After the main meal had been enjoyed Mark took a photo. After a well judged interval, came custard coated honey baklava, a variety of coffees and a shared dish of apple slices sprinkled with cinammon. <Είμαι ευχαριστημένος> I said. The night surrounded us filled with stars as we descended down the same narrow roads, the lowlands far below sprinkled to the north with the lights of Roda, Karousades and Sidari and villages in between, while, prominent in the southern landscape, the bright cluster of the city at the end of a line of white lights reflected in the sea winding along the coast from Dassia through Gouvia, Kontokali and Potomas to the floodlit Old Fort on the tip of Cape Sidero. On the edge of Ano Korakiana we were stopped by an ambulance in the road by the high sided buildings before the narrow platea opposite the kafeneion, blue lights flashing, men in white coats clambering in, glimpses of starched sheets on a stretcher in a bright interior of shiny equipment and in the dimmer street lights people clustered in the flickering shadows. “I think it’s at M’s house” said Cinta out of their car just ahead of us. In a minute the ambulance was away, the street emptied. At home we watched a happy film – an episode of ‘The Darling Buds of May’ - needing no supper before bed.
Dear dear Sachiko. I'm in Greece at the moment where of course we have been getting the terrible news from Japan. I've been in touch with Takanori but not with any other friends from Japan. He mentioned being used to earthquakes but that this was "something special" and indeed it is. He is OK but do you have news of others I may know? I send my deepest condolences at this tragic time for Japan, and to you and your family who must be tremendously concerned both for the country as a whole and in some cases for relatives and friends. Much love and the kindest regards, Simon (and Linda)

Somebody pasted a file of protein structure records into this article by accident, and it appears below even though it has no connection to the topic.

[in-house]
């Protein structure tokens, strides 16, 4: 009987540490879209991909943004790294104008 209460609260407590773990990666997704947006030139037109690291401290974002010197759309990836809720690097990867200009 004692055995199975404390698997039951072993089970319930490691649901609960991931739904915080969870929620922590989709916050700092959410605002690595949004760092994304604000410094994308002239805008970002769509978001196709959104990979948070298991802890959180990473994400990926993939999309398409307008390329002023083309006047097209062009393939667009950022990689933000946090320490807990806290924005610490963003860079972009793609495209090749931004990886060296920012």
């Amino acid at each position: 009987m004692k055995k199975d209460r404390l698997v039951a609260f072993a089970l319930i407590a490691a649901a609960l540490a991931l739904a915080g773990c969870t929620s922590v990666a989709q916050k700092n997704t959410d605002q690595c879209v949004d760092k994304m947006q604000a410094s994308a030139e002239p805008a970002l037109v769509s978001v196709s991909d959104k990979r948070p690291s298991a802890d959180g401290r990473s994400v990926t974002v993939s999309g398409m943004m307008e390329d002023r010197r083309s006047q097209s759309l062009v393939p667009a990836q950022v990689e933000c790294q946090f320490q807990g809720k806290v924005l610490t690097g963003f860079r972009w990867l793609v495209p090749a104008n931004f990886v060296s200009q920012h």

From Sachiko Imai 15 March at 16:21 Report. Dear Simon. Thank you for your concern. I and my family are OK so far. But I'm very sorry that now is not time to contact with my friends and people who you may know. My prefecture Ibaraki is one of the worst disaster areas. In my case, water supply still cut off. Big quakes are continuing every one hour or so. And we have acute shortages of electricity, foods, and gasoline. In addition, my prefecture is bordered by the south of Fukushima prefecture where the nuclear explosion occurred. We must support them with great care. On the other hand, we are also taking care of our own nuclear facilities. The disaster scale is so huge. There is no end in sight. Of course, I would like to think the situation is getting better day by day. Now, as a member of the Ibaraki disaster countermeasures office, I am doing my best. I'd like to thank you for your concern again.  Sachiko